By Melanie Curry, September 12, 2014
Here is Streetsblog’s weekly highlight of California legislation and activities related to sustainable transportation.
With the legislature in recess, Sacramento waits for Governor Brown
to decide on hundreds of bills passed by lawmakers before they left
town. His deadline is the end of this month, and he has begun signing
small groups of bills.
A Win for Bikes on Buses: The governor signed A.B. 2707,
from Assemblymember Ed Chau (D-Arcadia), allowing 40-foot buses (not
longer) to carry mounted bike racks that can carry three bikes. L.A.
Metro, the bill’s sponsor, will be able to add half again as much
bike-carrying capacity to more than half of its fleet, including new
buses on order, and the new regulation applies to transit agencies
throughout the state. See Streetsblog’s coverage here.
Climate Change Conversation: State leaders held a
symposium in Sacramento this week to pat themselves on the back for
state efforts on climate change. Both former Governor Arnold
Schwarzenegger and current Governor Jerry Brown spoke at the gathering,
which also featured talks by climate change researchers and business
leaders who are finding ways to thrive under California’s regulations.
The overall themes were: California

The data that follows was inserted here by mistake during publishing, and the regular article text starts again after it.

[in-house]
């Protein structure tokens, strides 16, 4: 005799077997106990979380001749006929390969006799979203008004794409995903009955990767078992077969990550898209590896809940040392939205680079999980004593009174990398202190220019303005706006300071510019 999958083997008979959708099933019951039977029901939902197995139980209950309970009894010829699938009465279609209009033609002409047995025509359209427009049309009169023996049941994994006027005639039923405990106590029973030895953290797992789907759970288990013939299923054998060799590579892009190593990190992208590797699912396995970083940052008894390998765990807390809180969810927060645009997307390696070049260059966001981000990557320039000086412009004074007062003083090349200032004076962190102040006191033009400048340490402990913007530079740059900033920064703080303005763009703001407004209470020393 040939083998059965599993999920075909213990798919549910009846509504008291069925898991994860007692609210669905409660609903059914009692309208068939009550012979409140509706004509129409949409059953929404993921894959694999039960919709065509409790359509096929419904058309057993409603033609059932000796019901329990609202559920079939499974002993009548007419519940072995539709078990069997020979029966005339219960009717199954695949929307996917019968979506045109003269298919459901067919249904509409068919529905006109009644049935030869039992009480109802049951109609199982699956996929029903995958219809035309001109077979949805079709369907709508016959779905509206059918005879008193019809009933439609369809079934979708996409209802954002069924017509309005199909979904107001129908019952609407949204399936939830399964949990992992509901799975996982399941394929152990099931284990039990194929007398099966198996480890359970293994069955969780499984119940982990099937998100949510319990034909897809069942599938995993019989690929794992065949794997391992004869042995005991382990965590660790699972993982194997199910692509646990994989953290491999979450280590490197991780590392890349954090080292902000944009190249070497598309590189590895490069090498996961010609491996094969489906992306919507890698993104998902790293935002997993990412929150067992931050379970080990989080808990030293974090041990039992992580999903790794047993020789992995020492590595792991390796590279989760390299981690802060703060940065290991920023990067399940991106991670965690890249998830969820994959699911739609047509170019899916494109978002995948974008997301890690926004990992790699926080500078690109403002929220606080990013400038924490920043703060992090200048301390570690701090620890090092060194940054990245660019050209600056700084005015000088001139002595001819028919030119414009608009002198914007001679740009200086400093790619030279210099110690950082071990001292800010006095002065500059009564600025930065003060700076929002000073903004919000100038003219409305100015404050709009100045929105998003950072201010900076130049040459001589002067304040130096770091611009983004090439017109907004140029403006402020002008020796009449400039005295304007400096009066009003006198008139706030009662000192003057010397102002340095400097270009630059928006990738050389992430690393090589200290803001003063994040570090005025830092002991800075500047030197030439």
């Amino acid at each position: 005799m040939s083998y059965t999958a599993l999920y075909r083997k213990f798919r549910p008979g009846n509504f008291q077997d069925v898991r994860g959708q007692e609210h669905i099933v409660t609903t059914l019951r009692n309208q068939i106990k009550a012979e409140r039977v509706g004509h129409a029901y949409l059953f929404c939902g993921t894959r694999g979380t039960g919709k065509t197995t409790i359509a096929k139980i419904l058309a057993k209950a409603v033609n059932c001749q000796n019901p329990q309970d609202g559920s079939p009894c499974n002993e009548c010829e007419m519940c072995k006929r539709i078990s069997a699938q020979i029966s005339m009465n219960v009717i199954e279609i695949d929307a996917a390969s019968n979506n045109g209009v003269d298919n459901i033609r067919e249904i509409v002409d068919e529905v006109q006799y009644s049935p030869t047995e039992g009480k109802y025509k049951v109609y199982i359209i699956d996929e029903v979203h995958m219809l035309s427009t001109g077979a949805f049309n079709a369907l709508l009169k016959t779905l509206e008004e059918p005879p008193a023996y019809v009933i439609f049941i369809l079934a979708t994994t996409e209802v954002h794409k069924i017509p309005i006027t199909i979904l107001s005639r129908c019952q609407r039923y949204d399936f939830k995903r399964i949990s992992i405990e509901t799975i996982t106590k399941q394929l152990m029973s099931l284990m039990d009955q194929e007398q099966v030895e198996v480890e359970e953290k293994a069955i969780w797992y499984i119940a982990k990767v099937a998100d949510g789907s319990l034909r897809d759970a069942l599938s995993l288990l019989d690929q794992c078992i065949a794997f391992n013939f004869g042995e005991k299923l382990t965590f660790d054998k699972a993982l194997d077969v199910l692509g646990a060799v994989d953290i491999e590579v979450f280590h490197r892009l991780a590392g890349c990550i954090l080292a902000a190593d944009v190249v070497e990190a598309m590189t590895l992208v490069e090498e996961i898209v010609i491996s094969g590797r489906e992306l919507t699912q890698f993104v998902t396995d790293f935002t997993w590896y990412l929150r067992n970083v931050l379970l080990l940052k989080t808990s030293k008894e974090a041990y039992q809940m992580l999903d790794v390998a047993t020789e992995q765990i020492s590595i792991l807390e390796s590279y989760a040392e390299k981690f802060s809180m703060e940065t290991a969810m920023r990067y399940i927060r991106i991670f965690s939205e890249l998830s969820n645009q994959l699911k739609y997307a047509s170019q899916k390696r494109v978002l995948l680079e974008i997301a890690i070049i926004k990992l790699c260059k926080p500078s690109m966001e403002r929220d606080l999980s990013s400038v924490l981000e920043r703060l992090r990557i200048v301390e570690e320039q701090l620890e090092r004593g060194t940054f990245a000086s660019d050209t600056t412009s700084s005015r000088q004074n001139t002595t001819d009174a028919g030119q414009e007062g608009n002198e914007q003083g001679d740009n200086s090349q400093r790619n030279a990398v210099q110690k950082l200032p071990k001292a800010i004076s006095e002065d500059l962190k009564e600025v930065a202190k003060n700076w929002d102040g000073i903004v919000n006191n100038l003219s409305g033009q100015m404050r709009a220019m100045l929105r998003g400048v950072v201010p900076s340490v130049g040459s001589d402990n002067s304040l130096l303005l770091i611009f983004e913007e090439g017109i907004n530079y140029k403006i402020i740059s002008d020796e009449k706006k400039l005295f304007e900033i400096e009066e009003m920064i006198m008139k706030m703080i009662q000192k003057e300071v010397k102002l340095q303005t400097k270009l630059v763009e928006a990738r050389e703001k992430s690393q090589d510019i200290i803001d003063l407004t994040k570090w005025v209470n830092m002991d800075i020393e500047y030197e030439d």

leads the world; California needs to do more, and soon; the economy
will not wither and die if we try to fix climate change; and individuals
still do not understand the impact of their individual choices. See Ethan Elkind’s recap of the symposium here.
Bicycling was mentioned twice in the course of the morning. It’s hard
to say whether that’s progress: a life-long bicycle activist I spoke to
afterwards told me there’s a sense that bikes will never be able to
replace long driving commutes and therefore a focus on bikes seems too
small and too slow in the face of the enormity of the climate change
challenge. But Jim Brown of Sacramento Bicycle Advocates had a different
reaction: he was inspired, he said, to focus on what individuals can do
now, and on helping them overcome obstacles to doing it.
I think my colleague Joe Linton has it right:
put a map on your fridge, draw a two-mile (or one-mile) circle around
your home, and commit to walking or biking every trip you make within
that circle. You won’t convince me that enough people taking that one
individual action won’t make a big difference.
High-Speed Rail Foes Prolong Litigation: The Howard
Jarvis Taxpayers Association, the Pacific Legal Foundation, and other
opponents of California’s high-speed rail program announced they will
take their case against the project to the California Supreme Court.
They are appealing the recent Court of Appeals reversal of a lower court’s ruling against the sale of bonds to build the train.